Daily screen time: Do you have Computer Vision Syndrome?


We wake up to our mobile screens, switching off a trilling alarm, checking our notifications; at work, it is at least eight hours in front of the computer; back home in the evening, it’s time for TV. With the pandemic, even socialising had shifted to the digital space. Our world is now always bathed in bright, blue light, wreaking havoc on our sleep cycles that depend on night’s darkness for routine. But, why does blue light specifically pose a risk?


Blue light refers to a part of visible light of the electromagnetic spectrum, which falls between the 400 to 490 nanometer wavelength. It’s actually strongest in sunlight and is what makes the sky blue. For indoors - LED light, used to illuminate everything from our mobiles and TVs to our homes, emits blue light. According to a 2011 study published in the US-based Journal Applied Physics Letters, white LEDs also actually degrade as time passes, with increasing blue light emission.


Within our eyes, there is a special set of cells that call the shots on melatonin – your sleep hormone. They are called photosensitive retinal ganglion cells, housed in the innermost layer of the retina and contain the chemical, melanopsin. This is responsible for regulation of melatonin by the pineal gland, which is inside the brain.

According to a 2005 study published in Chronobiology International, official journal of the International Society of Chronobiology, melanopsin is activated most efficiently to suppress your sleep hormone by blue light between 420 and 440 nm.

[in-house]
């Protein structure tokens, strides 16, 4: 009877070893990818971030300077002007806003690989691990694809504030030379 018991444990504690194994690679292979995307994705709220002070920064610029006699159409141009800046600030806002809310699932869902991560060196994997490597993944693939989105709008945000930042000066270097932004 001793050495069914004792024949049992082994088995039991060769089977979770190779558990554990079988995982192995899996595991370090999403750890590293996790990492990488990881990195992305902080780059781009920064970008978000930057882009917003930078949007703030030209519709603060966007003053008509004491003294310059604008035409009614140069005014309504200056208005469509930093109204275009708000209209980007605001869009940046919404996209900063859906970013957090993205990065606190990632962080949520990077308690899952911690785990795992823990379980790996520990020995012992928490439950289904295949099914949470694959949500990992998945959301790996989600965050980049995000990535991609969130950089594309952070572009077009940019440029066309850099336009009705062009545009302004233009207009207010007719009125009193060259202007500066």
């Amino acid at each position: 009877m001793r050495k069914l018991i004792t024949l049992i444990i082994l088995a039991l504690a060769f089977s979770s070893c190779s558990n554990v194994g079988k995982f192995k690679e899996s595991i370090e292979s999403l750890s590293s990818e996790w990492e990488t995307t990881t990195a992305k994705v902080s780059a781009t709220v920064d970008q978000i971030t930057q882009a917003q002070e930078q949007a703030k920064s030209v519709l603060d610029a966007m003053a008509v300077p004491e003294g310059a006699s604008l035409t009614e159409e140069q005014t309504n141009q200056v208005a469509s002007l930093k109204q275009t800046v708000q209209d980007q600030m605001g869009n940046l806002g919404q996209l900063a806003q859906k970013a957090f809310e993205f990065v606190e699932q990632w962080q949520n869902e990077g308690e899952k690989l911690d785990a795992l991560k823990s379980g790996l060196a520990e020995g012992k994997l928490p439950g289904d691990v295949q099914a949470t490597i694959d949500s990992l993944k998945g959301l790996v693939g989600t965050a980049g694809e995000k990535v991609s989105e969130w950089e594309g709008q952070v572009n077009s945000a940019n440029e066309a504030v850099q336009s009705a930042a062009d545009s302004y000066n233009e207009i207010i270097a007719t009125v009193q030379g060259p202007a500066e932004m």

When you are using screens or digital devices in the night, the body reacts to it as if it is being exposed to sunlight. Your brain is confused actually – it stops producing the sleep hormone, known as melatonin, and you end up not getting enough sleep. It affects our sleep-wake cycle. The effects include reduced sleep quality, duration and waking up during the night. In summary, using blue-light blocking glasses does not mean you will avoid the harmful effects of using mobile devices and screens, but these tips can help:

Minimise your unnecessary screen time

Difficult, but simply pressing pause on scrolling, and looking away is the first advice that doctors give. They tell parents to tell to put an alarm on the kids’ mobile screen and restrict them to use it in particular periods of time.

Use ‘night mode’ on your screens

If you’re so busy working that you have to use digital devices, you can shift it into the night mode.

Stop looking at screens for at least one hour before sleep

Set a limit of turning off your devices at least one hour before bedtime and charge your devices in a different room so you are not tempted to turn them back on.

Use an anti-glare coating on your glasses and screens

Anti-reflective coating basically works with the principle of destructive interference. It not only helps you in front of a screen, but also helps you when you’re driving for example, by reducing the glare from headlights. Using matte screens can also reduce glare, increase contrast and reduce eye strain.

Blink, blink, blink

One reason that we are more susceptible to dry eye when using electronics is that our blink rate is reduced significantly. Put a sticky note on your computer screen that says 'Blink!', as blinking more often will keep your eyes moist and refreshed.

Sit at an arm’s length from your screen

You have to position yourself 25 inches or an arm's length away and preferably the screen should be a little lower so that your gaze is shifted downwards so that your eye doesn't become dry because your cornea is less exposed and covered by your lids.